Targeting of ‘variable’ residues in Ltnα for site-saturation mutagenesis
Many Ltnα residues were classified as variable in that they could be altered to alanine (or glycine in the case of native alanines) without resulting in complete loss of bioactivity (Cotter et al., 2006). These include the N-terminal variable residues (T3, N4, L8, T5), ring B variable residues (D10, Y11, G13, N15, G16, A17) and C-terminal variable residues (H23, M26, A27, K30). It should be noted that some changes which were previously found to be tolerated (Cotter et al., 2006) did not yield bioactive strains on this occasion, presumably as a consequence of the reduced activity associated with the expression system used in this study.
Residues T3 and T5 of Ltnα are both dehydrated to Dhb in mature lacticin 3147. Given the degree to which the previously generated T3A mutant retained bioactivity (Cotter et al., 2006), coupled with the fact that a threonine at this position is not conserved across the α peptide group (Fig. 1), it is perhaps not surprising that four bioactive mutants, T3M, N, Y and D, were identified on saturation mutagenesis of this residue (Table 1). Interestingly, none of these substitutions were residues present at the corresponding locations in other members of the group (Fig. 1). The retention of low levels of bioactivity by T5A, which renders the peptide more similar to Bhaα, was replicated (Cotter et al., 2006), and two additional bioactive mutants were identified (T5V, L; Table 1). Significantly, T5V rendered Ltnα more similar to the related α peptides SmbB and BHT-Aα (Fig. 1).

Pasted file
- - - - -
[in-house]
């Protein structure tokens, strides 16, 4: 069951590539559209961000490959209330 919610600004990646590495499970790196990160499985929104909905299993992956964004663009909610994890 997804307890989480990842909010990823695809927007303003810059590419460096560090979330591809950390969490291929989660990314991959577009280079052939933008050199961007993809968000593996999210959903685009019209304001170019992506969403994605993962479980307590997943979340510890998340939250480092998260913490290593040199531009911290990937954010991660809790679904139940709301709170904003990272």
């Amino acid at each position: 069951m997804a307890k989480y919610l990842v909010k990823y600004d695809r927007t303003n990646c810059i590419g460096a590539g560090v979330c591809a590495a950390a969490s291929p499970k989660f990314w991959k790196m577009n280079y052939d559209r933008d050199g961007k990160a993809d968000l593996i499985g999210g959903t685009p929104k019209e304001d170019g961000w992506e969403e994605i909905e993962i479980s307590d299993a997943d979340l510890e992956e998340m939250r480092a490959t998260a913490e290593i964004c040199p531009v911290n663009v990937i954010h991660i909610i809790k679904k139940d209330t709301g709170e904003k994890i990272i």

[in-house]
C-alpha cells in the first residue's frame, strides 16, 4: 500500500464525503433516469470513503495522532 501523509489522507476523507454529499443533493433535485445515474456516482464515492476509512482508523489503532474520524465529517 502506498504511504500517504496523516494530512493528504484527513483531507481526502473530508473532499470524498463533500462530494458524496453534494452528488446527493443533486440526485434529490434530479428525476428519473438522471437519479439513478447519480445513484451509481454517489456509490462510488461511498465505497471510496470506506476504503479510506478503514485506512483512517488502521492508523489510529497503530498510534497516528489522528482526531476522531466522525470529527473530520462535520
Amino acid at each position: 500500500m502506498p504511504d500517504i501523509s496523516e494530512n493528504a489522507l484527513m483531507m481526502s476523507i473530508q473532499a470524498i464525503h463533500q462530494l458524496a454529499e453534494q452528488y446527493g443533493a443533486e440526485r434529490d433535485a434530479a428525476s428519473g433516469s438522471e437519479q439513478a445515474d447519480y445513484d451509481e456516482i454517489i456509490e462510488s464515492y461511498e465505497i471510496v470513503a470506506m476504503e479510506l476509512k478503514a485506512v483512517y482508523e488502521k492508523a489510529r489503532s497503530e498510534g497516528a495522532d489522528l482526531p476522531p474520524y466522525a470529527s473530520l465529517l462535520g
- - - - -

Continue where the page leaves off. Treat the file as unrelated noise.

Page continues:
Because some activity was retained upon conversion of N4 to alanine (Cotter et al., 2006) and the residue at this position varies across the α peptide group (Fig. 1), N4 was previously categorized as being non-essential with respect to the bioactivity of lacticin 3147. Three active mutants were identified (Table 1), two of which involved substitutions which rendered the peptides more similar to other α peptides (A, Pnmα; V, SmbB and BHT-Aα) (Fig. 1). Similarly, L8 is variable across the group and a L8A mutant previously displayed bioactivity (Cotter et al., 2006). In accordance with this, an additional bioactive mutant was detected (L8E; Table 1).
Previous mutagenesis of the residues within ring B of Ltnα suggested that this region is tolerant of change in that six of the nine corresponding mutants retain bioactivity when altered to alanine (Cotter et al., 2006). The first of these residues, the negatively charged residue D10, is not conserved across the α peptide group (Fig. 1) and five active mutants were identified (Table 1). In particular, the retention of bioactivity following substitution with another negatively charged residue, D10E, was anticipated in light of the natural presence of a glutamate at the corresponding position of Pnmα (Fig. 1). Despite the non-production of a D10K mutant previously (Deegan et al., 2010), it seems that the presence of a negative charge here is not essential, given that a D10H mutant still retained some bioactivity.